OSHA will conduct a post-fatality inspection of the construction site. If the agency’s inspectors identify violations of health safety regulations, the company will be cited.
OSHA’s on-line inspection data suggest that Miller Construction Company was subject to one OSHA inspection in the last 10 years. At a project in Boca Raton, Florida, the firm received citations in April 2007 for two serious and one other-than-serious violations. The serious violations involved inadequate fall protection and hazards in their concrete-masonry construction activities which posed a risk to workers of being impaled on protruding steel. Miller Construction and OSHA settled the case and the company paid a $3,432 penalty.
Each year, more than 200 workers in Florida are fatally injured on-the-job. The Bureau of Labor Statistics reports 218 work-related fatalities in Florida during 2012 (most recent available data.) Nationwide, at least 4,628 workers suffer fatal traumatic injuries in 2012.
The AFL-CIO’s annual Death on the Job report notes:
- Federal OSHA has 60 inspectors in Florida to cover more than 490,000 workplaces.
- The average penalty for a serious violation in Florida is $1,821.
Federal OSHA has until mid-January to issue any citations and penalties related to the incident that stole Jose Alfredo Isagirrez-Mejia’s life. It’s likely they’ll determine that the safety program of Miller Construction Company and/or their subcontractors was inadequate, and that Isagirrez-Mejia’s death was preventable. It was no “accident.”
Global warming is affecting more than just atmospheric temperatures — it is also changing water cycles, soil conditions, and animal migrations. Earth observation satellites aid scientists in measuring and monitoring these changes so societies can better adapt. Although there are well over 1,000 active orbiting satellites, less than 15 percent are used to monitor Earth’s environment. Yale Environment 360 presents a gallery of satellites that scientists are using to better understand how the planet is changing.
View the gallery.
Researchers develop innovative way to detect fake malaria drugs that could save lives, deter counterfeiting
It looks like a simple piece of paper and it’s nearly as cheap, ideally costing just pennies. But despite its small size, it’s poised to make an enormous impact and potentially save thousands of lives.
It’s a new test to spot counterfeit versions of the drug artesunate, which is one of the most important drugs used to treat malaria, a mosquito-borne disease that affects hundreds of millions of people every year. Based on the science of microfluidics, researchers at Oregon State University developed an easy-to-use and inexpensive testing kit that patients and health care providers can use to determine if the malaria drug they receive is genuine and how much artesunate is present. Here’s how it works: a single pill is crushed and dissolved in water and then a drop is placed on the testing paper. Users then consult a simple color chart for the results — if the paper turns yellow, artesunate is present. The test takes just minutes and can be done just about anywhere. Findings on the innovative technique were recently published in the journal Talanta.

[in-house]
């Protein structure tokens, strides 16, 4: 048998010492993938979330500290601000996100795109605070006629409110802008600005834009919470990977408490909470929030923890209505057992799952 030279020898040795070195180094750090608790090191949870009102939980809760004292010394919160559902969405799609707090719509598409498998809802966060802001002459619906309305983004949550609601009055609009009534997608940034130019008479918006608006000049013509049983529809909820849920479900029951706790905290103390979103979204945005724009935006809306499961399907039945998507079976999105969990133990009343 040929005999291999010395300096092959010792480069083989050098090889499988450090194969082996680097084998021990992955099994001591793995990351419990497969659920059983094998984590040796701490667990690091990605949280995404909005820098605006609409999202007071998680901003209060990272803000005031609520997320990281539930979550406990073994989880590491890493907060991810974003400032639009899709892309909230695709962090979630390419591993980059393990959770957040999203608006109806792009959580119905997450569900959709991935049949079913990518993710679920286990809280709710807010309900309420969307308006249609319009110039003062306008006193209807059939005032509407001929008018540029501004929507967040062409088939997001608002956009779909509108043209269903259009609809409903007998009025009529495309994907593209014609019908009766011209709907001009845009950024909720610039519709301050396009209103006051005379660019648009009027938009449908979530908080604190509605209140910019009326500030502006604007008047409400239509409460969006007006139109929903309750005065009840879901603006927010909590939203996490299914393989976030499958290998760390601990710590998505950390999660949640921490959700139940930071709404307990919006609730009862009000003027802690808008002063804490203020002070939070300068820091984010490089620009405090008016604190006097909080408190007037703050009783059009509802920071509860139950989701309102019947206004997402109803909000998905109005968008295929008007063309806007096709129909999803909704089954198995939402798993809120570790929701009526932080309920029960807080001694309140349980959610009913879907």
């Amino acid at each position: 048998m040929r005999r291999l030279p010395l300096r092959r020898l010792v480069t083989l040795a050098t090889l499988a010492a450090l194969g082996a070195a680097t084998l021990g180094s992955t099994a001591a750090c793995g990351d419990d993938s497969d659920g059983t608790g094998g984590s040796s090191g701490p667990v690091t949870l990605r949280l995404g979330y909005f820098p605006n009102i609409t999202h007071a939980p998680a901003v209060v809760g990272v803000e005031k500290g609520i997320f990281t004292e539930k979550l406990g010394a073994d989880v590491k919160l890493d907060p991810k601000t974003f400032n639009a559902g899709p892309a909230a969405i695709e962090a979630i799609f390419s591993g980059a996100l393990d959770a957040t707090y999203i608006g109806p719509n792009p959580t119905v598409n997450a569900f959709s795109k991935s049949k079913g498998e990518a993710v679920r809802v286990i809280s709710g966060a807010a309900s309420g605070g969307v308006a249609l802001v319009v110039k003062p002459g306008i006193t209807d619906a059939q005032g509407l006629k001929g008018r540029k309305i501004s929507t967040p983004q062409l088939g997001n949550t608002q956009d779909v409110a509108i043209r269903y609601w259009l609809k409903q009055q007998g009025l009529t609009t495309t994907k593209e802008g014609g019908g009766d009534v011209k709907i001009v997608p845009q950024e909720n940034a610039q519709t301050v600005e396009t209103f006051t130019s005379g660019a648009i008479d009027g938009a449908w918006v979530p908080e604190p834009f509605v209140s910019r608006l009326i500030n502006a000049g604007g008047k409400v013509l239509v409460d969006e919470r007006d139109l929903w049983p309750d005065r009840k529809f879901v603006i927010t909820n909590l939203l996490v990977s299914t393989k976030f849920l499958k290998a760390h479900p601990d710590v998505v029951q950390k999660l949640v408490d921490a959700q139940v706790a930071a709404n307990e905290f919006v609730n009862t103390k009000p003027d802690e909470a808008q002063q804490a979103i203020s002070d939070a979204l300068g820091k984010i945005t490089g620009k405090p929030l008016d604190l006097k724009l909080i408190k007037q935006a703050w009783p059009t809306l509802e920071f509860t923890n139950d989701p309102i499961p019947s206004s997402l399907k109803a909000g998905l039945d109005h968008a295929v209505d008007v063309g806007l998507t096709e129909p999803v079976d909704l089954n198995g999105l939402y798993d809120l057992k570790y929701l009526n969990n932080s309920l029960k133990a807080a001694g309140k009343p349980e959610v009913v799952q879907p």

As the researchers noted in the journal article, drug counterfeiting is responsible for about 20 percent of the 1 million malaria deaths that happen each year. They also cited surveys finding that artesunate counterfeits make up between 38 percent and 53 percent of malaria drugs in Cambodia, Laos, Myanmar, Thailand and Vietnam. The Fake Malaria Drugs Kill project of the Dutch Malaria Foundation estimates that one-third of all malaria drugs sold in Africa are fake. And if that weren’t awful enough, counterfeit drugs can also contribute to the emergence of multidrug-resistant malaria. That’s why this little test could be a really big deal.
“It’s the first time we’ve tried to tackle a public health problem,” Vincent Remcho, an author of the Talanta study and a professor of chemistry and the Patricia Valian Reser Faculty Scholar in the Oregon State University College of Science, said about himself and his colleagues. “(Microfluidics) is a technology that is near and dear to us…to see it be useful in a public health setting is really gratifying.”
So, where did the idea come from? Interestingly, “it all started with a cool radio story,” Remcho told me. His wife, a veterinarian, was driving home when she heard a radio story about counterfeit medicines and malaria in particular. When she got home, she told Remcho that it reminded her of the kind of problems he tackles in his lab, where he and his colleagues build microfluidic devices that perform chemical analyses. Remcho agreed.
In turn, he and his colleagues set out with the intention of creating a test that was cheap, easy to use and wasn’t dependent on a person’s literacy level. The Centers for Disease Control and Prevention had previously developed a colorimetric test for artesunate, but it involved adding and mixing together chemicals in test tubes and isn’t easy to use outside a laboratory. In contrast, the test Remcho helped develop can be easily conducted in resource-poor settings, in remote locations and in the field. Remcho and study co-authors Myra Koesdjojo, Yuanyuan Wu, Anukul Boonloed and Elizabeth Dunfield write: